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Busting at the seams: School board talks enrollment numbers, hiring minority teachers

WORTHINGTON — The first day of school is fast approaching, and many students have already enrolled in District 518.

During Tuesday’s school board meeting, Superintendent John Landgaard told the school board that student enrollment is higher than projected. As of Tuesday, the enrollment was greater than 3,100 students.

“This week we’ve already enrolled about 20 students,” Landgaard said. “We have 120 more students than we did last year at this time.”

Landgaard also told the board that student numbers are still very close to what the enrollment projection study has shown. He said Prairie Elementary has more than 1,200 students, the middle school has approximately 900 students and the high school is expected to have 879 students for the 2015-’16 school year.

He also stressed that all schools in the district are over capacity and were not designed to hold the amount of students that are enrolled.

“There are at least 50 to 100 kids over what the designed capacity is,” Landgaard said.

School board members also discussed items they would like to see brought to the Minnesota Legislature.

Linden Olson said he believes District 518 needs to prioritize hiring more minority teachers. He has been speaking to Sen. Bill Weber about incentives to draw more minority teacher applicants.

“We have tremendous difficulty attracting applicants, let alone hiring them,” Olson said. “In cooperation with other districts and other legislatures, (we are) trying to find out if there are things that we are able to do to increase the number of minority applicants.”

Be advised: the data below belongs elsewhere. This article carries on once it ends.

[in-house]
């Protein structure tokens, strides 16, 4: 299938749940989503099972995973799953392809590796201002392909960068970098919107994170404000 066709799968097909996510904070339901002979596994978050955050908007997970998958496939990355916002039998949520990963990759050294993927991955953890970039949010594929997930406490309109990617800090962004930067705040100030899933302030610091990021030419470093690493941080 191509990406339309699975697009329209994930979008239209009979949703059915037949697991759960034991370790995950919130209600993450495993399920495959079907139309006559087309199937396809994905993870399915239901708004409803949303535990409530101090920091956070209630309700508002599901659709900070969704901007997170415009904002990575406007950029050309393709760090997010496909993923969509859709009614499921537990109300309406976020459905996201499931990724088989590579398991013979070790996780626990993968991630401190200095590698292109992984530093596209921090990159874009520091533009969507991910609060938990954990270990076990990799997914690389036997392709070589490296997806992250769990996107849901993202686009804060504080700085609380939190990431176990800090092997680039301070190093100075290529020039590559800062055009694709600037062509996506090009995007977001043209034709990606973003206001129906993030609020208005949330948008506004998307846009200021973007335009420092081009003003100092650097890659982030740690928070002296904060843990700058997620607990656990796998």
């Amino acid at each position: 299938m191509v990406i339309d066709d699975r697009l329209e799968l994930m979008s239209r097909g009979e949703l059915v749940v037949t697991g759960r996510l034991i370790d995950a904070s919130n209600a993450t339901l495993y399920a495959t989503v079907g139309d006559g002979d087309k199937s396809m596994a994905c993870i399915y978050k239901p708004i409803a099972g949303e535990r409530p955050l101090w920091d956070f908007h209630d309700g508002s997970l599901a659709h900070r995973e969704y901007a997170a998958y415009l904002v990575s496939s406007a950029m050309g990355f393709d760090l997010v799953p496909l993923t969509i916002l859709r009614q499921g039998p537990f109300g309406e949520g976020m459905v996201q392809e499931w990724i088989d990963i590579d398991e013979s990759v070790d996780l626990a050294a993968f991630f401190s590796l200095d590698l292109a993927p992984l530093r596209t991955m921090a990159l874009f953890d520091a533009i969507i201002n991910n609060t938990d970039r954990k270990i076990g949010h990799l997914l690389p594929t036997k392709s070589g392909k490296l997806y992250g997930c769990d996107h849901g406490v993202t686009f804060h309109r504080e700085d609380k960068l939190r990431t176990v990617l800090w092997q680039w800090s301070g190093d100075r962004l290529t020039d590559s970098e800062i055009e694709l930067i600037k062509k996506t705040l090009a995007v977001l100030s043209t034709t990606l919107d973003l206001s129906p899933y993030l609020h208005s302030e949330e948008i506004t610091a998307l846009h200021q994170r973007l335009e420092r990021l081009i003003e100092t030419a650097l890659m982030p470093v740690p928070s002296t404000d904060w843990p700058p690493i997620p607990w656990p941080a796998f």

Olson continued by explaining one of the proposals for help with this issue is for more cooperation between high schools and two- and four-year colleges so that minority students who may not want to leave their families for the full four-year degree could start their higher education at a community college and only move out of the area for two years. Olson also suggested these students could student-teach in their home district, in turn becoming more likely to stay in the community as a permanent and full-time teacher.

Landgaard said the legislative items need to be finalized no later than next month.

In other business, the board:

  • Approved an increase of budget for the ALC by $1,800.
  • Approved a 10-year maintenance plan.
  • Approved a $20 self-insurance plan for student’s tablets that will cover breakage.
Kristin Kirtz
Kristin Kirtz is the Worthington City and School Board  reporter for the Daily Globe. Originally from Olivia, Minn. Kirtz enjoys the small town living of Worthington. She attended college at Minnesota State University Moorhead and graduated with a degree in Mass Communication with an emphasis in Multimedia Journalism. Kirtz landed her first newspaper job at the Hillsboro Banner in Hillsboro, N.D. where she worked as an ad manager and reporter for the weekly newspaper. In her spare time she enjoys hanging out with her husband, visiting friends and family, watching way too much TV and when able, taking the time off to do some traveling. 
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